It is true that Pope Francis has frequently expressed more affinity for socialism than for capitalism. During his trip to Bolivia in 2015, he somewhat anachronistically invoked the fourth century Saint Basil of Caesarea to condemn “corporations, loan agencies, and certain free trade treaties.” Indulging his propensity for coprological metaphors, the pope called capitalist profits, “dung of the Devil.”

NOVEMBER 27, 2018

A Nursery Rhyme Pope Francis Would Do Well to Read



“Will you walk into my parlour?” said the Spider to the Fly,
“’Tis the prettiest little parlour that ever you did spy;
The way into my parlour is up a winding stair,
And I’ve a many curious things to show when you are there.”

Mary Howitt wrote 180 books with her husband, and was a friend of Wordsworth and Dickens, but is remembered perhaps most of all for her children’s parable about insects, written in 1828. She forsook her ardent Quaker roots sometime after moving to Rome where she became a Catholic, less because of the Latin atmosphere and more for her admiration of Pope Leo XIII and his social commentaries. She admitted that she loved the pope and not the papacy.

Combine her spider and fly with our Lord’s admonitions about sheep among wolves, and serpentine cleverness with dovelike innocence, and you have a whole menagerie as commentary on naiveté. It is possible to make all the tragedies of the modern age a montage of the perils of unwitting ignorance in the face of evil.

The spectacle of Neville Chamberlain standing in an unprecedented protocol between the King and Queen on the balcony of Buckingham Palace in 1938, cheered for having secured “peace for our time,” horresco referens, is not the proudest moment in modern royal history. But on the death of the appeaser two years later, Churchill paid him a tribute in the House of Commons with characteristic chivalry:

Whatever else history may or may not say about these terrible, tremendous years, we can be sure that Neville Chamberlain acted with perfect sincerity according to his lights and strove to the utmost of his capacity and authority, which were powerful, to save the world from the awful, devastating struggle in which we are now engaged. This alone will stand him in good stead as far as what is called the verdict of history is concerned.

It remains that the verdict of history is more acclamatory about Chamberlain’s successor. While there is some confusion about whether Churchill precisely said in January of the same year of 1940, as First Lord of the Admiralty, that an appeaser hopes that if he feeds the crocodile enough, he will be the last to be eaten, he did say verbatim: “Appeasement in itself may be good or bad according to the circumstances. Appeasement from weakness and fear is alike futile and fatal.” It was a trope on divine words: “For the simple are killed by their turning away, and the complacency of fools destroys them…” (Proverbs 1:32).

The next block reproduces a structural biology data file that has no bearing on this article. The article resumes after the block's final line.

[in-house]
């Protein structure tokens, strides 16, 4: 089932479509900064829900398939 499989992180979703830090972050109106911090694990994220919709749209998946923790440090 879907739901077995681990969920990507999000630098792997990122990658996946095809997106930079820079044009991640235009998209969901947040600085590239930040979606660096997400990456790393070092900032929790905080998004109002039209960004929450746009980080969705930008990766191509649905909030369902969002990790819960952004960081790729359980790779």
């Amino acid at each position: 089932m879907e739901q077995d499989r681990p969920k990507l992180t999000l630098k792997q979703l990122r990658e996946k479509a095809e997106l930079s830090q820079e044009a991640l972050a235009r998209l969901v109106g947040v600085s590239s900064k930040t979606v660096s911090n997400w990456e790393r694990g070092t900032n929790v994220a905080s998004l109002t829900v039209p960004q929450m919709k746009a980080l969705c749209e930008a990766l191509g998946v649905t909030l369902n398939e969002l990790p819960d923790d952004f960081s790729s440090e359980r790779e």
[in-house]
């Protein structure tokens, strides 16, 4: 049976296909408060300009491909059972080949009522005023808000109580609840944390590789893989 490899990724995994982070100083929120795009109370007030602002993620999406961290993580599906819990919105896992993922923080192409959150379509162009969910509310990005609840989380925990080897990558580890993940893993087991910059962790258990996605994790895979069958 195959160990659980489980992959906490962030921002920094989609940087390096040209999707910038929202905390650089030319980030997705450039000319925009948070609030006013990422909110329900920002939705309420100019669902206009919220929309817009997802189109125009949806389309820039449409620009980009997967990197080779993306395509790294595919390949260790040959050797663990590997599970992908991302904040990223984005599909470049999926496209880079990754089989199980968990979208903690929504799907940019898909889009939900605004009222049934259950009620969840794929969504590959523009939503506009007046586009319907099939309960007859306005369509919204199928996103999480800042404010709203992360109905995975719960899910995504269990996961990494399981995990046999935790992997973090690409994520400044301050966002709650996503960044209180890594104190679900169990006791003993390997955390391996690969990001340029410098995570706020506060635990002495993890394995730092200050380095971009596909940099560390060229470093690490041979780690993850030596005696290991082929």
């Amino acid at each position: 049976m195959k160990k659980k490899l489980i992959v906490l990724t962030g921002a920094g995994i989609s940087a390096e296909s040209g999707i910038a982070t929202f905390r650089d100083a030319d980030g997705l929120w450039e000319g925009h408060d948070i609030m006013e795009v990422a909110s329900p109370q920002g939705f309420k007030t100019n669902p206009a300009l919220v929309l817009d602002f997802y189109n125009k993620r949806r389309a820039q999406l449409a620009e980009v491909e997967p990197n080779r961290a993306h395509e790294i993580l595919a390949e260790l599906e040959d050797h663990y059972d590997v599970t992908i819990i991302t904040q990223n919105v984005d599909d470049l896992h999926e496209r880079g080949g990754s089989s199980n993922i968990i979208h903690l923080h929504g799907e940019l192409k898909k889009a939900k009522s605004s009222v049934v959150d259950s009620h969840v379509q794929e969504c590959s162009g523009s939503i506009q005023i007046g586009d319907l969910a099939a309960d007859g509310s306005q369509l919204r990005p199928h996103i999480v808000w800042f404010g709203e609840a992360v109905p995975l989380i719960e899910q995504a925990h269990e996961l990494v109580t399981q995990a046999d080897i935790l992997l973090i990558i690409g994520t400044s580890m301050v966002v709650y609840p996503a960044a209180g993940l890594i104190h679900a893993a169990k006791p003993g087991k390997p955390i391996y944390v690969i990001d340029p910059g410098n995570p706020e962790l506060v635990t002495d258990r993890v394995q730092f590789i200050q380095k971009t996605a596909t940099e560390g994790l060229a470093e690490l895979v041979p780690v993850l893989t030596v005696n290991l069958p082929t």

The future was not well served by the way Franklin Roosevelt found humor in the verbal gymnastics between Stalin and Churchill at Yalta, the latter being treated as a fly by both Stalin and FDR. That searing moment in history was not overlooked by the author of the encyclical Centesimus Annus who came from the Poland that was crucified by the moral lassitude of FDR and his “Uncle Joe.” One has a flashback to Lincoln Steffen saying of the Soviet Union, that he had seen the future and it works; and George Bernard Shaw clutching a small statue of Stalin. And then there is Helmut Schmidt’s recollection of a conversation about the Berlin Wall with the benighted Jimmy Carter: “Then, I realized how little my counterpart understood of the situation in a divided Europe and the power of the Soviet Union and its interests.”

Adroit diplomacy secures amity, but at its worst it lets loose ministers who are innocent as serpents and wise as doves. Charles de Gaulle, who was not subtle, said: “Diplomats are useful only in fair weather. As soon as it rains, they drown in every drop.” Without succumbing to cynicism, it is possible to see a mixture of calculation and callowness in the 2018 provisional agreement between the Holy See and Communist China, recognizing the primacy of the Pope, but at the price of a scandalously clandestine arrangement giving the government a role in the appointment of bishops, in direct abuse of Canon 377.5 in the Church’s own Code.

Ever since Constantine, and certainly since Pope Leo III crowned Charlemagne in 800, ecclesiastical and civil threads have been intertwined. The mediaeval Investiture Controversies were background for the sixteenth-century appointment privileges granted to the French crown and the Concordat between Pius VII with Napoleon. In the year that Mary Howitt wrote about the Spider, nearly five of every six bishops in Europe were appointed by heads of state. Right into modern times, Spain and Portugal invoked the PatronatoReal and the Padroado, but these involved governments that were at least nominally Catholic. The 1933 Reichskonkordat with the Nazi government was soon recognized as a maladroit concession for which the Holy See continues to have to justify itself. But Pius XI honored the Faith with his subsequent condemnations of Fascism. The Vatican’s accommodationist “Ostpolitik” in the 1960s made Cardinal Mindszenty a living martyr. The Second Vatican Council sought, largely successfully, to reserve the appointment of bishops to the Sovereign Pontiff (Christus Dominus, n. 20). But this was also in the context of an agreement with Russian Orthodox observers, and therefore obliquely with the Soviet government, not publicized, that the Council would never mention by name Communism, history’s worst oppressor of Christians. It was a jejune exercise in diplomacy, sterile in result, and remedied only by figures who rejected such supinity: John Paul II, Ronald Reagan, and Margaret Thatcher.